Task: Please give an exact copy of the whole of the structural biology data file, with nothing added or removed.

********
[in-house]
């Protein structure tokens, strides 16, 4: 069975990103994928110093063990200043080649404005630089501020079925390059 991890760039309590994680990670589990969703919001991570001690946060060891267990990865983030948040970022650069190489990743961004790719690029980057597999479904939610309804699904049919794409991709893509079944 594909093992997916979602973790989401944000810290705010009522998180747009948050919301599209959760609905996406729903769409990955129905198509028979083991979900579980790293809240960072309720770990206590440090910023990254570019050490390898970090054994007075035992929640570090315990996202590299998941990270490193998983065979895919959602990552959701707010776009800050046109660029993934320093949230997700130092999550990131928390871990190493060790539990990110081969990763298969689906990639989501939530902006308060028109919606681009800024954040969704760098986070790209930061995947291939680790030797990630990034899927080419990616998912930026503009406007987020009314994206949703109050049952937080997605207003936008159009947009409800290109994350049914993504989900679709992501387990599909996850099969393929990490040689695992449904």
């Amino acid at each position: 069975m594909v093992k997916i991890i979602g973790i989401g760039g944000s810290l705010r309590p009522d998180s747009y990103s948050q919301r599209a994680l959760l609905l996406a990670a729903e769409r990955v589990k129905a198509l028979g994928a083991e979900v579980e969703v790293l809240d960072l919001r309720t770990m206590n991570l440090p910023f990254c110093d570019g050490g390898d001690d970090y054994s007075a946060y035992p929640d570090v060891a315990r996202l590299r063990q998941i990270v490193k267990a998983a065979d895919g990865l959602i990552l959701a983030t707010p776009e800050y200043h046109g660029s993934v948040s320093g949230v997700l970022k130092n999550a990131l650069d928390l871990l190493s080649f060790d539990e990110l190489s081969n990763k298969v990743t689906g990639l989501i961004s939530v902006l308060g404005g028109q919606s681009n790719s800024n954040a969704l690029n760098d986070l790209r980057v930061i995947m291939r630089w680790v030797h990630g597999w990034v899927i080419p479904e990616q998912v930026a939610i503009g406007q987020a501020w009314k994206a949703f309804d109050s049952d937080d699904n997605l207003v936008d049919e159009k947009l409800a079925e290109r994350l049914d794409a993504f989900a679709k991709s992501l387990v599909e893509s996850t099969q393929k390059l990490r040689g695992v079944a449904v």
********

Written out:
[in-house]
């Protein structure tokens, strides 16, 4: 069975990103994928110093063990200043080649404005630089501020079925390059 991890760039309590994680990670589990969703919001991570001690946060060891267990990865983030948040970022650069190489990743961004790719690029980057597999479904939610309804699904049919794409991709893509079944 594909093992997916979602973790989401944000810290705010009522998180747009948050919301599209959760609905996406729903769409990955129905198509028979083991979900579980790293809240960072309720770990206590440090910023990254570019050490390898970090054994007075035992929640570090315990996202590299998941990270490193998983065979895919959602990552959701707010776009800050046109660029993934320093949230997700130092999550990131928390871990190493060790539990990110081969990763298969689906990639989501939530902006308060028109919606681009800024954040969704760098986070790209930061995947291939680790030797990630990034899927080419990616998912930026503009406007987020009314994206949703109050049952937080997605207003936008159009947009409800290109994350049914993504989900679709992501387990599909996850099969393929990490040689695992449904």
């Amino acid at each position: 069975m594909v093992k997916i991890i979602g973790i989401g760039g944000s810290l705010r309590p009522d998180s747009y990103s948050q919301r599209a994680l959760l609905l996406a990670a729903e769409r990955v589990k129905a198509l028979g994928a083991e979900v579980e969703v790293l809240d960072l919001r309720t770990m206590n991570l440090p910023f990254c110093d570019g050490g390898d001690d970090y054994s007075a946060y035992p929640d570090v060891a315990r996202l590299r063990q998941i990270v490193k267990a998983a065979d895919g990865l959602i990552l959701a983030t707010p776009e800050y200043h046109g660029s993934v948040s320093g949230v997700l970022k130092n999550a990131l650069d928390l871990l190493s080649f060790d539990e990110l190489s081969n990763k298969v990743t689906g990639l989501i961004s939530v902006l308060g404005g028109q919606s681009n790719s800024n954040a969704l690029n760098d986070l790209r980057v930061i995947m291939r630089w680790v030797h990630g597999w990034v899927i080419p479904e990616q998912v930026a939610i503009g406007q987020a501020w009314k994206a949703f309804d109050s049952d937080d699904n997605l207003v936008d049919e159009k947009l409800a079925e290109r994350l049914d794409a993504f989900a679709k991709s992501l387990v599909e893509s996850t099969q393929k390059l990490r040689g695992v079944a449904v």